While many people were gnashing their teeth over the Congressional decision to fund the escalation of the war in Iraq without any meaningful restriction, the Senate, led by Senators Dodd, Clinton, and Obama, did something very bizarre. It passed a resolution introduced by Dodd and Lugar denouncing Venezuela for not renewing the license of a TV station that actively supported the 2002 military coup against the democratically elected government.
This continues a pattern for these Senators. I guess they feel that every time they do something to convince Democratic primary voters that they really oppose Bush’s foreign policy, they feel they have to do something else to convince the Washington foreign policy establishment that they really support the Empire. Maybe they figure it’s a freebie. Maybe they think that, unlike many places where the U.S. government sticks its nose, Venezuela is a truly independent country, so they can say nonsense things about Venezuela without causing much harm in the world. But such a resolution is not totally harmless. It hurts the cause of human rights, by giving grist to those in the world who ask, when some American politician talks about human rights somewhere, “How much oil does that country produce?”
Some of the bigfoot human rights groups also played a nefarious role in this affair. Human Rights Watch, Reporters Without Borders, and the Committee to Protect Journalists also trashed the Venezuelan government’s decision not to renew the license.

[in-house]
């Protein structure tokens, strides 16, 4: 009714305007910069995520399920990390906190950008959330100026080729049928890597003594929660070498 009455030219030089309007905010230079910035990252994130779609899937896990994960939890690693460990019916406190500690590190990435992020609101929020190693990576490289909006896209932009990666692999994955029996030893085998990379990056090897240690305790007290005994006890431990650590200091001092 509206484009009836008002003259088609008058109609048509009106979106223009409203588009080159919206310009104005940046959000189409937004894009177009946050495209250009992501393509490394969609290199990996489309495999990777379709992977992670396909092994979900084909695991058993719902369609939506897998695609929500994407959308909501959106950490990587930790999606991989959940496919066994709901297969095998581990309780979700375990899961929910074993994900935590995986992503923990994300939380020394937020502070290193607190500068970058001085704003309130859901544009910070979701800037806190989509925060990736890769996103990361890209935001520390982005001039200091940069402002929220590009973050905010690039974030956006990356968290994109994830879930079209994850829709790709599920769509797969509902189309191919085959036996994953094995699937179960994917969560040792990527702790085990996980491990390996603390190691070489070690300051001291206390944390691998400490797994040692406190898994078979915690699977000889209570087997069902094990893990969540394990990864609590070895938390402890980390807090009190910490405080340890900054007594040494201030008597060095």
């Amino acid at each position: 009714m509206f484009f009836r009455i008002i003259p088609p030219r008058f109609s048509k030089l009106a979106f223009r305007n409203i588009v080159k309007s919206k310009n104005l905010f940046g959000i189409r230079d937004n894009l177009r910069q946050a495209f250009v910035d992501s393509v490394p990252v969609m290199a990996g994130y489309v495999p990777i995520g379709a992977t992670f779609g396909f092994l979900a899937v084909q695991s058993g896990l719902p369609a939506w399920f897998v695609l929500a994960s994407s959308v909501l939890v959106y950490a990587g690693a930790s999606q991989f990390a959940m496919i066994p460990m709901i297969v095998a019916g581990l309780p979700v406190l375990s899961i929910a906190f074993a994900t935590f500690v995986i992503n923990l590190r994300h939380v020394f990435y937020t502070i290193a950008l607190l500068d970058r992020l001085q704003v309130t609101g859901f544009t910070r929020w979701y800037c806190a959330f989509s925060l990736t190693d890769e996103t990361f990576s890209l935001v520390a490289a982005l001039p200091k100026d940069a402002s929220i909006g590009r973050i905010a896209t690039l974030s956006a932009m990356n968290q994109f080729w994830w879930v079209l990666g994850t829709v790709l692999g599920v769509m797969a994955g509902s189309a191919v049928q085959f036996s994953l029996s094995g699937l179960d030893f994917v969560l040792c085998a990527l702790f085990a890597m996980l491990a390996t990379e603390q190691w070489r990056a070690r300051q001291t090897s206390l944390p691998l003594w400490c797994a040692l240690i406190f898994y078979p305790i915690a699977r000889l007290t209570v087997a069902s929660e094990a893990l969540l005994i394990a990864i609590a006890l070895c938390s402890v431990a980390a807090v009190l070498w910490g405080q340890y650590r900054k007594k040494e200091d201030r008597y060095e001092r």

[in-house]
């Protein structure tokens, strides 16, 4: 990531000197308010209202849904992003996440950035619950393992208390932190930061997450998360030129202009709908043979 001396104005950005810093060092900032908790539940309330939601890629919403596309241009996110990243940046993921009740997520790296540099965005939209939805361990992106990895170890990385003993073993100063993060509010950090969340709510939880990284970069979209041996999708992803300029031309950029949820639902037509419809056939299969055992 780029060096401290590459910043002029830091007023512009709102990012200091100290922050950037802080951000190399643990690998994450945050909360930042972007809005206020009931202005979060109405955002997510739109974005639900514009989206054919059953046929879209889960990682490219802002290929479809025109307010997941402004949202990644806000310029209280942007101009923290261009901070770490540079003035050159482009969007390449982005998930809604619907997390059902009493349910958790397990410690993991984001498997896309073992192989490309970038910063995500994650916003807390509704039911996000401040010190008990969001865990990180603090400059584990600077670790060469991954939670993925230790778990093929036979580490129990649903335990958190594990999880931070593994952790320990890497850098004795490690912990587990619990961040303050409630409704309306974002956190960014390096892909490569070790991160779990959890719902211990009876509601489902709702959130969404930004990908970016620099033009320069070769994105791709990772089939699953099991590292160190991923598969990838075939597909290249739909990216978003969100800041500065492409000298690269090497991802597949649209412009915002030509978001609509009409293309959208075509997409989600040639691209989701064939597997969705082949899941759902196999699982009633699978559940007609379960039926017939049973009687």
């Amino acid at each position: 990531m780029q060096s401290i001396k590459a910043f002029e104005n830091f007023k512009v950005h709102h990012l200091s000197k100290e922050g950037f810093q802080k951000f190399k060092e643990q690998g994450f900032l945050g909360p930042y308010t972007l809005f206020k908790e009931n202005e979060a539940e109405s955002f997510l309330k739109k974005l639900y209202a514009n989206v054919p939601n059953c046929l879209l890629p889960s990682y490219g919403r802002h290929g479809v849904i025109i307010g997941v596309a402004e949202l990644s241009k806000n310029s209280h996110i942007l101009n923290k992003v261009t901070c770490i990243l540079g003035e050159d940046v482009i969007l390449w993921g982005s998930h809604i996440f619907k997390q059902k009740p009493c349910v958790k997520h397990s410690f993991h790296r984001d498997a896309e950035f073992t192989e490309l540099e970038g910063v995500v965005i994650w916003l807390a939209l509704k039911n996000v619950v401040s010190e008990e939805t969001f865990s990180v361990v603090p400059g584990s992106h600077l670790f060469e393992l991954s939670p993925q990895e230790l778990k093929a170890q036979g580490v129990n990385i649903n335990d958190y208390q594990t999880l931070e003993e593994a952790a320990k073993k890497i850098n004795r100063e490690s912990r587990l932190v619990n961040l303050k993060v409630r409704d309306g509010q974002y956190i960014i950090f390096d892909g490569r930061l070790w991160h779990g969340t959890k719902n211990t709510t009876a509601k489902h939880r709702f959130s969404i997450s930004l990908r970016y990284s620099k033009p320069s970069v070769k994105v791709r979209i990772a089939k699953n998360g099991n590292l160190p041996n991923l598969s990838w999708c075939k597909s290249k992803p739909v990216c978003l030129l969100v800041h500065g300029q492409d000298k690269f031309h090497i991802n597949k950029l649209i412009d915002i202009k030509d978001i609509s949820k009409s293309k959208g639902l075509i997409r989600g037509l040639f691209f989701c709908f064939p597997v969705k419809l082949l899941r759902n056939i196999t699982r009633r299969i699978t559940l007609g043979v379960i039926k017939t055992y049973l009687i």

My colleague Patrick McElwee contacted these groups and asked them a simple question: if this had happened in the U.S., would the station have had its license renewed? None would give a direct answer, as Patrick documents here:
Why these groups carry water for the Bush Administration on Venezuela would make a good topic for an academic study. There are several competing theories.
One theory is that advocacy on human rights constantly pushes these groups into confrontation with the U.S. government, so like the Democratic Senators, they are looking for a freebie – a case where they can support the Bush Administration, to argue that they are not in fundamentally in conflict with the U.S.
A second theory regarding some of the bigfoot human rights groups in Washington is that when it comes to Latin America, the people running policy at the groups and the people running policy in the U.S. government are the same group of people, moving back and forth. So denouncing the official enemy is a good career move – some of these folks may hope to get a job at the State Department, and this will look good on their resume.
This second theory seeks to explain why one sees a divergence in some of these groups between their reporting on Latin America and their reporting on the Middle East. In the case of the Middle East, these groups seem much more willing to do reporting that directly challenges the U.S. government. According to this theory, the reason is that people working on these issues in the Middle East could never hope to get a job at the State Department, so people who hope to work in the State Department would never work at these groups on Middle East issues.
No doubt this fails to exhaust the possible explanations, which is why it would be a good subject for academic study.
But in the meantime, picking unnecessary fights with Venezuela seems like a pretty dumb foreign policy. If you look at the world’s oil producers today, you see a lot of trouble: Saudi Arabia, Iraq, Nigeria. Whatever the policy disagreements between Venezuela and the Bush Administration, the oil keeps flowing. No 9/11 hijackers were Venezuelan. Oil pipelines in Venezuela are not being blown up. Foreign oil workers are not being kidnapped or killed in Venezuela. By comparative standards, things are rosy. Why mess it up?